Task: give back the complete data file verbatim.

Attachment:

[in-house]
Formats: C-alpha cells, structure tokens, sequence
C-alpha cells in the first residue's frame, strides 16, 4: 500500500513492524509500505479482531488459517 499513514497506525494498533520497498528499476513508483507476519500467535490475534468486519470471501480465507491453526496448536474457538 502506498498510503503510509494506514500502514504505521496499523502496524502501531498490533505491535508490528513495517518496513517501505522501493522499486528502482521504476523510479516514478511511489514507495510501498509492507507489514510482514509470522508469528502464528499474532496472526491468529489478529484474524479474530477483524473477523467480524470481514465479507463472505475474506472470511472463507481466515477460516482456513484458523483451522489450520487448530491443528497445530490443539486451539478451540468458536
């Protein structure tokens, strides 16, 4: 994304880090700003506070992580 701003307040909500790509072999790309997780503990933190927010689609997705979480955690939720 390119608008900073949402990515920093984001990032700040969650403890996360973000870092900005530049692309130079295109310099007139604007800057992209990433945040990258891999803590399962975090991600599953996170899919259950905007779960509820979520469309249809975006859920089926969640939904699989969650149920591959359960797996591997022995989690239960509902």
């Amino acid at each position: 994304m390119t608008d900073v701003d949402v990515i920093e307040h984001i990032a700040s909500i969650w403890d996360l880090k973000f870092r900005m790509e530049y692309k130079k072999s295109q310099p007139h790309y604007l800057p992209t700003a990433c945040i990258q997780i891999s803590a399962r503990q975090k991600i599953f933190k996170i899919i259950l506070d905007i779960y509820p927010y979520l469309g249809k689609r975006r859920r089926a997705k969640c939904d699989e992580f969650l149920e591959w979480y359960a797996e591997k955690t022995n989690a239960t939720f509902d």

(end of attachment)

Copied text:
[in-house]
Formats: C-alpha cells, structure tokens, sequence
C-alpha cells in the first residue's frame, strides 16, 4: 500500500513492524509500505479482531488459517 499513514497506525494498533520497498528499476513508483507476519500467535490475534468486519470471501480465507491453526496448536474457538 502506498498510503503510509494506514500502514504505521496499523502496524502501531498490533505491535508490528513495517518496513517501505522501493522499486528502482521504476523510479516514478511511489514507495510501498509492507507489514510482514509470522508469528502464528499474532496472526491468529489478529484474524479474530477483524473477523467480524470481514465479507463472505475474506472470511472463507481466515477460516482456513484458523483451522489450520487448530491443528497445530490443539486451539478451540468458536
């Protein structure tokens, strides 16, 4: 994304880090700003506070992580 701003307040909500790509072999790309997780503990933190927010689609997705979480955690939720 390119608008900073949402990515920093984001990032700040969650403890996360973000870092900005530049692309130079295109310099007139604007800057992209990433945040990258891999803590399962975090991600599953996170899919259950905007779960509820979520469309249809975006859920089926969640939904699989969650149920591959359960797996591997022995989690239960509902």
């Amino acid at each position: 994304m390119t608008d900073v701003d949402v990515i920093e307040h984001i990032a700040s909500i969650w403890d996360l880090k973000f870092r900005m790509e530049y692309k130079k072999s295109q310099p007139h790309y604007l800057p992209t700003a990433c945040i990258q997780i891999s803590a399962r503990q975090k991600i599953f933190k996170i899919i259950l506070d905007i779960y509820p927010y979520l469309g249809k689609r975006r859920r089926a997705k969640c939904d699989e992580f969650l149920e591959w979480y359960a797996e591997k955690t022995n989690a239960t939720f509902d």